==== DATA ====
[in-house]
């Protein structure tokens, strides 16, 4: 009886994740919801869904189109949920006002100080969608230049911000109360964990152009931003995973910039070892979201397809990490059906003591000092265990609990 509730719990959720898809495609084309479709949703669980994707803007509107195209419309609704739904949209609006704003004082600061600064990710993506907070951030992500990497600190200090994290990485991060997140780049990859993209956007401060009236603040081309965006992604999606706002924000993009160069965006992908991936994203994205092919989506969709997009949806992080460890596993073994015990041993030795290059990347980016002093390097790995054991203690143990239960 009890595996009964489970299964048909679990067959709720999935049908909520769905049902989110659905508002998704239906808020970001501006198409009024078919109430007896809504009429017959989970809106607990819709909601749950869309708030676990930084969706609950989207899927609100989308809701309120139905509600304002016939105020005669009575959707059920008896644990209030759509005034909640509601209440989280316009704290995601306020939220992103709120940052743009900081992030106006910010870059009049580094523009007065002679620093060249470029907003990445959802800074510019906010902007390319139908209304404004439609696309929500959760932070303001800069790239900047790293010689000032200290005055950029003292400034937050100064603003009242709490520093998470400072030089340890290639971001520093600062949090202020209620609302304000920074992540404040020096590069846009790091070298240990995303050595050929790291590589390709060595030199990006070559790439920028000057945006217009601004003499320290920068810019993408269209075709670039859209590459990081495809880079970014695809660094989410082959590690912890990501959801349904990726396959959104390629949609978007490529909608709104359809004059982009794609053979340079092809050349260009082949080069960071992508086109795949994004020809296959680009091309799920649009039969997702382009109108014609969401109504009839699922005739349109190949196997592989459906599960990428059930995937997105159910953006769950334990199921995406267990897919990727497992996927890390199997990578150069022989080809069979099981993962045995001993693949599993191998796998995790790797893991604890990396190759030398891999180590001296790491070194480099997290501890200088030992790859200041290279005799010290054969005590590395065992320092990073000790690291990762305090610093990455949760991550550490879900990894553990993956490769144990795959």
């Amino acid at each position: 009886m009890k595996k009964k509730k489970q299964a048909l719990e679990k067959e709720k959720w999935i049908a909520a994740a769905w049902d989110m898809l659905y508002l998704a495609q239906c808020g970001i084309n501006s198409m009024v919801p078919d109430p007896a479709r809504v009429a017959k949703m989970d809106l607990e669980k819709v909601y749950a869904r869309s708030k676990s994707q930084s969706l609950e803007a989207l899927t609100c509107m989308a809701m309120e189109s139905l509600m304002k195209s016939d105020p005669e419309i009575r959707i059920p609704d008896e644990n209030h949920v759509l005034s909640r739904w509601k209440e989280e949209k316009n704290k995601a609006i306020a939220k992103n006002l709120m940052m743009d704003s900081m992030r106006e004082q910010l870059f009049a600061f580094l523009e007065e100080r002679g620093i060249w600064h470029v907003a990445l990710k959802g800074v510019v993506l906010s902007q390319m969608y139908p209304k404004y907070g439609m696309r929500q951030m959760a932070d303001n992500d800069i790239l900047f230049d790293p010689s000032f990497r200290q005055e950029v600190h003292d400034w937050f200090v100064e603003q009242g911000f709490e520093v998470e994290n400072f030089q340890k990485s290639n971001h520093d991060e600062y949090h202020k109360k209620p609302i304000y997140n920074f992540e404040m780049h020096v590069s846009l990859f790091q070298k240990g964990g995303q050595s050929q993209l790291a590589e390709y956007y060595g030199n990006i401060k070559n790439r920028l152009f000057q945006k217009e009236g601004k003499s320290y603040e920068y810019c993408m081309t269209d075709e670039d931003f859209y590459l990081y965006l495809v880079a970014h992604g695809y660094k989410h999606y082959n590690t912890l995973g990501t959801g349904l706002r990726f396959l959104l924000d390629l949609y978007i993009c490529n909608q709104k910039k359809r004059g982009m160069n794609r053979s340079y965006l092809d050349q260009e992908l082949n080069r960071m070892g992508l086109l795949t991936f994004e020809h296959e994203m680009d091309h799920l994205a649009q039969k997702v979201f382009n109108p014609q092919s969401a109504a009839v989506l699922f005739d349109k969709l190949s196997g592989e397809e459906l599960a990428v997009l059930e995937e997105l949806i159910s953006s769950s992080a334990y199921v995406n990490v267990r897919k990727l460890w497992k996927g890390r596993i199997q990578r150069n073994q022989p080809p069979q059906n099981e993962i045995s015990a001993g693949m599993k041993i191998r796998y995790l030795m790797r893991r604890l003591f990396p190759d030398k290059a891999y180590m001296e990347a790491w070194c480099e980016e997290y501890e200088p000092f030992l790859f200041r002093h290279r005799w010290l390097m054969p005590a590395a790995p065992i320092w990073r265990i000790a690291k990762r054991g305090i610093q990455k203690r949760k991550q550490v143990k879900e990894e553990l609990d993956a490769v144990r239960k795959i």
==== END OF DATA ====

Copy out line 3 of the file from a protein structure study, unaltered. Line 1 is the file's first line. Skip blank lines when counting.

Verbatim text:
């Amino acid at each position: 009886m009890k595996k009964k509730k489970q299964a048909l719990e679990k067959e709720k959720w999935i049908a909520a994740a769905w049902d989110m898809l659905y508002l998704a495609q239906c808020g970001i084309n501006s198409m009024v919801p078919d109430p007896a479709r809504v009429a017959k949703m989970d809106l607990e669980k819709v909601y749950a869904r869309s708030k676990s994707q930084s969706l609950e803007a989207l899927t609100c509107m989308a809701m309120e189109s139905l509600m304002k195209s016939d105020p005669e419309i009575r959707i059920p609704d008896e644990n209030h949920v759509l005034s909640r739904w509601k209440e989280e949209k316009n704290k995601a609006i306020a939220k992103n006002l709120m940052m743009d704003s900081m992030r106006e004082q910010l870059f009049a600061f580094l523009e007065e100080r002679g620093i060249w600064h470029v907003a990445l990710k959802g800074v510019v993506l906010s902007q390319m969608y139908p209304k404004y907070g439609m696309r929500q951030m959760a932070d303001n992500d800069i790239l900047f230049d790293p010689s000032f990497r200290q005055e950029v600190h003292d400034w937050f200090v100064e603003q009242g911000f709490e520093v998470e994290n400072f030089q340890k990485s290639n971001h520093d991060e600062y949090h202020k109360k209620p609302i304000y997140n920074f992540e404040m780049h020096v590069s846009l990859f790091q070298k240990g964990g995303q050595s050929q993209l790291a590589e390709y956007y060595g030199n990006i401060k070559n790439r920028l152009f000057q945006k217009e009236g601004k003499s320290y603040e920068y810019c993408m081309t269209d075709e670039d931003f859209y590459l990081y965006l495809v880079a970014h992604g695809y660094k989410h999606y082959n590690t912890l995973g990501t959801g349904l706002r990726f396959l959104l924000d390629l949609y978007i993009c490529n909608q709104k910039k359809r004059g982009m160069n794609r053979s340079y965006l092809d050349q260009e992908l082949n080069r960071m070892g992508l086109l795949t991936f994004e020809h296959e994203m680009d091309h799920l994205a649009q039969k997702v979201f382009n109108p014609q092919s969401a109504a009839v989506l699922f005739d349109k969709l190949s196997g592989e397809e459906l599960a990428v997009l059930e995937e997105l949806i159910s953006s769950s992080a334990y199921v995406n990490v267990r897919k990727l460890w497992k996927g890390r596993i199997q990578r150069n073994q022989p080809p069979q059906n099981e993962i045995s015990a001993g693949m599993k041993i191998r796998y995790l030795m790797r893991r604890l003591f990396p190759d030398k290059a891999y180590m001296e990347a790491w070194c480099e980016e997290y501890e200088p000092f030992l790859f200041r002093h290279r005799w010290l390097m054969p005590a590395a790995p065992i320092w990073r265990i000790a690291k990762r054991g305090i610093q990455k203690r949760k991550q550490v143990k879900e990894e553990l609990d993956a490769v144990r239960k795959i």